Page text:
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6 Ways to Celebrate Krampusnacht

The first time I watched the 2015 film Krampus, I had a feeling the legend referenced in the film was not dreamed up by a Hollywood screenwriter. It just seemed too old world to be the product of a modern imagination.
It turns out, Krampus, and the holiday dedicated to him, Krampusnatch, are part of holiday celebrations that orginate in alpine regions of Austria and Germany. Krampus is the hairy, horned companion of Saint Nicholas. Krampus is tasked with punishing misbehaving children with coal and bundles of sticks, while St. Nick rewards the well behaved ones with presents.
Originally part of pagan traditions, Krampus was folded into Christian holidays and Krampusnatch is celebrated the night of December 5th, before the feast of Saint Nicholas. The characteristics of Krampus varies, but he is usually described as being hairy, with the cloven hooves and horns of a goat. He typically wears chains and bells, with a long, pointed tongue lolling out and bared fangs.
For a period of time Krampusnatch celebrations were banned by fascist governments and the Catholic Church, but the tradition is enjoying a modern resurgence.
Want to get in on the fun? Here are a few ways to celebrate Krampusnatch:

1. Send Krampus Cards

Much like exchanging Christmas cards, sharing cards called Krampuskarten featuring the curled horns and long slithery tongue of Krampus is a Krampusnatch tradition.

2. Read Brom’s Krampus the Yule Lord

Brom’s version of the Krampus story transports the beast to West Virginia and pits him against a darker, edgier Saint Nicholas.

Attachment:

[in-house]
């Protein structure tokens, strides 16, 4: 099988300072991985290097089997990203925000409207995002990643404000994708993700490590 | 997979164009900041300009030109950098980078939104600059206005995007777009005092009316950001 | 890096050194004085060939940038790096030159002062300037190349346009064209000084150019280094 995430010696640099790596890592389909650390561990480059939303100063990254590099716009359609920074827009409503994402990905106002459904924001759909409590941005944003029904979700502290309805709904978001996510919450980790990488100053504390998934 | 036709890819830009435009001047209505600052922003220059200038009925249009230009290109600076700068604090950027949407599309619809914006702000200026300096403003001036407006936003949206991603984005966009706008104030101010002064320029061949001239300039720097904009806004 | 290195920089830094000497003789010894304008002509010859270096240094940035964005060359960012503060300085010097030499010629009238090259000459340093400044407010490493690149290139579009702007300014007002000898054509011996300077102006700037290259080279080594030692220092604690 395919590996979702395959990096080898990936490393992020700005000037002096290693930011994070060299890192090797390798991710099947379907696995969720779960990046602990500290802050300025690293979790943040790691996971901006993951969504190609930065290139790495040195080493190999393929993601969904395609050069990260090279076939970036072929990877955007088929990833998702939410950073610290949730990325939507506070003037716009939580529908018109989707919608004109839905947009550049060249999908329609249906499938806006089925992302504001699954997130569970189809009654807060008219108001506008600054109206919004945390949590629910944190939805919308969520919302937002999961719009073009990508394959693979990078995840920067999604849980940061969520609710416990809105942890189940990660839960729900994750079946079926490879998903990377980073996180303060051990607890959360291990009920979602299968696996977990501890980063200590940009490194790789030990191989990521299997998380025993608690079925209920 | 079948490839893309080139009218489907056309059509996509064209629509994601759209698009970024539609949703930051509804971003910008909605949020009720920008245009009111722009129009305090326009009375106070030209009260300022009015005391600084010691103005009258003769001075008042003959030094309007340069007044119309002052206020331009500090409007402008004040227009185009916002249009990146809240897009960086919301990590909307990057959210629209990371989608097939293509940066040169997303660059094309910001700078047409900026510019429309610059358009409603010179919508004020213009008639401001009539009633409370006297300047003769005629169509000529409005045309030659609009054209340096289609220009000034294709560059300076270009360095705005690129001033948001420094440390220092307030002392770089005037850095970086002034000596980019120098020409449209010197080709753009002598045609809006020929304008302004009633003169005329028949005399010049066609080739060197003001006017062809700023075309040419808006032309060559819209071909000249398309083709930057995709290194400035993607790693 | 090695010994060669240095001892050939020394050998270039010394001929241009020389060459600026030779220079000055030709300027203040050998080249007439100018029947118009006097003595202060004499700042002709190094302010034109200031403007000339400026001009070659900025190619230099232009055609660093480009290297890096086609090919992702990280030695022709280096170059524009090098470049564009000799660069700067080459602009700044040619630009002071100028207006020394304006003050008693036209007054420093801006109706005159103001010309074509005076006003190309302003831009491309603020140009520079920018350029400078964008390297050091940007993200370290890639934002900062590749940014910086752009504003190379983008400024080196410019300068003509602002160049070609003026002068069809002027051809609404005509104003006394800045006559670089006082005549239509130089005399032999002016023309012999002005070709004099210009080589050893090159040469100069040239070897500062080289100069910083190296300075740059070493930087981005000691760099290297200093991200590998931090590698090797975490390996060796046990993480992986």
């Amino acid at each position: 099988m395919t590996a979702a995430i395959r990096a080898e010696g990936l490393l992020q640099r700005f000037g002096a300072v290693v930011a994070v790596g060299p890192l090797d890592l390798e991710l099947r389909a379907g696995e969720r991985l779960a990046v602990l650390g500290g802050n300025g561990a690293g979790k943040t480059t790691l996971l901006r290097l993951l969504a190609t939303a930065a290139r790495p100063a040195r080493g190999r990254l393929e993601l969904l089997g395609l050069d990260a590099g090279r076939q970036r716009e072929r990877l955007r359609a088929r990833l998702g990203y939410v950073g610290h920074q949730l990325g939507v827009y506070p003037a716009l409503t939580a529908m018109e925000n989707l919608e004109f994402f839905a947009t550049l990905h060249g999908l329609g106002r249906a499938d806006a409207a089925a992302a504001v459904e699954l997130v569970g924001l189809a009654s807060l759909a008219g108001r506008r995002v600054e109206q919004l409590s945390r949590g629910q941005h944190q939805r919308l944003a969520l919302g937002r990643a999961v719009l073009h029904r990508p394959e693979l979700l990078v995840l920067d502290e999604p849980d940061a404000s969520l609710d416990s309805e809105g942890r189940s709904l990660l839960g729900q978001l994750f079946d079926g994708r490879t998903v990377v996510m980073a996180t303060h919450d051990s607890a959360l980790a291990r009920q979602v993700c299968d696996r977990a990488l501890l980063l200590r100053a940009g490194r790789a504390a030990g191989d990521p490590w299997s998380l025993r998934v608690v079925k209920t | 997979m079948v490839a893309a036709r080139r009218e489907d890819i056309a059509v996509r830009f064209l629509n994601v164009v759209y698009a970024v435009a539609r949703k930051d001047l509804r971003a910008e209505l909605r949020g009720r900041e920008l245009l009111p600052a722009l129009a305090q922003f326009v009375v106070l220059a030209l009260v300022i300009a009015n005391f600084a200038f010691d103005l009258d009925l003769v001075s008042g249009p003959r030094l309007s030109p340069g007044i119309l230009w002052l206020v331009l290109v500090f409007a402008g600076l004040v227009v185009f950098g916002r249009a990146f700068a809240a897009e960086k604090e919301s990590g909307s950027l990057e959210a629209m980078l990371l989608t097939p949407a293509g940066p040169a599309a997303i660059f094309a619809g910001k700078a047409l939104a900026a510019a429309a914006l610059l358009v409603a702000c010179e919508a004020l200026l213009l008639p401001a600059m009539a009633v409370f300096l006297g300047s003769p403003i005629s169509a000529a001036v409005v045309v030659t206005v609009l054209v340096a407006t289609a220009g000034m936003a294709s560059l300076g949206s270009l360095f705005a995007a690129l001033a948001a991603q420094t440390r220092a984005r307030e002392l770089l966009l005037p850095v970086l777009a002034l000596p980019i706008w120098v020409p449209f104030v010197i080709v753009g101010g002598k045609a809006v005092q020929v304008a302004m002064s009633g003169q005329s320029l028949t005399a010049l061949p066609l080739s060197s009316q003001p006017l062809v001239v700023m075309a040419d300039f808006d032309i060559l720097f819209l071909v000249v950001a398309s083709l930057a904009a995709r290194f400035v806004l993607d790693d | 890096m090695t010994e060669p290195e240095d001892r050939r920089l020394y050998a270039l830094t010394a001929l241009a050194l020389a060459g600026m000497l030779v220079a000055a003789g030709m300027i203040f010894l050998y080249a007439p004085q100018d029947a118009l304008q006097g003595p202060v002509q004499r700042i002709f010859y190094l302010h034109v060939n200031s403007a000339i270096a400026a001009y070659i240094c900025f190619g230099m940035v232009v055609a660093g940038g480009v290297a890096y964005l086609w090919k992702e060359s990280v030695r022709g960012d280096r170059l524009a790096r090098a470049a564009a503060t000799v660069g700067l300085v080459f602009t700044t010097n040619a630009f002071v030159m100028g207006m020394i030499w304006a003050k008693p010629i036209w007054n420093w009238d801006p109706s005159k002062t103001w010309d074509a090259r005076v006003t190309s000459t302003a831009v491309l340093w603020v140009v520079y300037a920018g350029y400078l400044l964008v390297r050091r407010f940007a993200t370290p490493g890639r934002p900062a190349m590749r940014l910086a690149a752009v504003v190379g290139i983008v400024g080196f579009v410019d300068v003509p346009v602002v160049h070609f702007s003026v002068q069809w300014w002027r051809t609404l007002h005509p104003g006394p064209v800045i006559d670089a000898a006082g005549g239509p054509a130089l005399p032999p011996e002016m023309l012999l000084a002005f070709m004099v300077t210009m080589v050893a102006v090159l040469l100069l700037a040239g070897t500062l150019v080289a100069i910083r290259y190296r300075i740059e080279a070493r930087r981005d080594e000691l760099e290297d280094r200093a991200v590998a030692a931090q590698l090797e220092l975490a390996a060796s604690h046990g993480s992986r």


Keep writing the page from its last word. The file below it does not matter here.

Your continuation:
3. Watch a Krampus themed movie

There are more choices then you think! Other than the previously mentioned Krampus, you can also give the German film Rare Exports a try. There’s also the anthology film A Christmas Horror Story, which includes a Krampus tale.

4. Watch a Krampus run

Once a tradition only practiced in Europe, Krampus runs are catching on in the US. Picture a bull run, but with rowdy men in Krampus costumes swinging chains and switches. Enjoy this footage from a 2019 Krampus run held in Munich to enjoy if you can’t attend one in person.

5. Host a Krampusnatch party.

Reuse some of your Halloween decorations and host a Krampus themed party. Consider making it a costume party and awarding a prize to the best Krampus costume. A Krampus ugly sweater party is also an option!

6. Use Krampus mythology as a writing prompt

Take a break from prompts about the smell of cookies baking and elves and try writing an edgier holiday piece.

Krampus Prompts:

Curled horns

Hooves stomping in snow

Hairy devil

Greetings from Krampus

Chains and bells

The Yule Lord

Stick bundles

He sees you when your sleeping


  1. Pingback: Strange Happenings in December | Everyday Strange

  2. Krampus reminds me of a legend here in Texas its called the Legend of Goatman’s Bridge a legendary demonic satyr of the same name, who is popularly believed to inhabit the forest surrounding the area. Goatman well has his name inplies he is a Satyr who goes around punishing those who would do harm to his bridge but Krampus goes around punishing naughty little boys and girls around the world on Chrismas.

    Liked by 1 person

  3. Reblogged this on Everyday Strange and commented:

    I can’t resist reblogging this post about Krampusnacht, an oddity of a holiday celebrated every year on December 5th. It is overwhelmingly the most popular thing I’ve ever written on this blog, perhaps I should writ more about obscure holidays?


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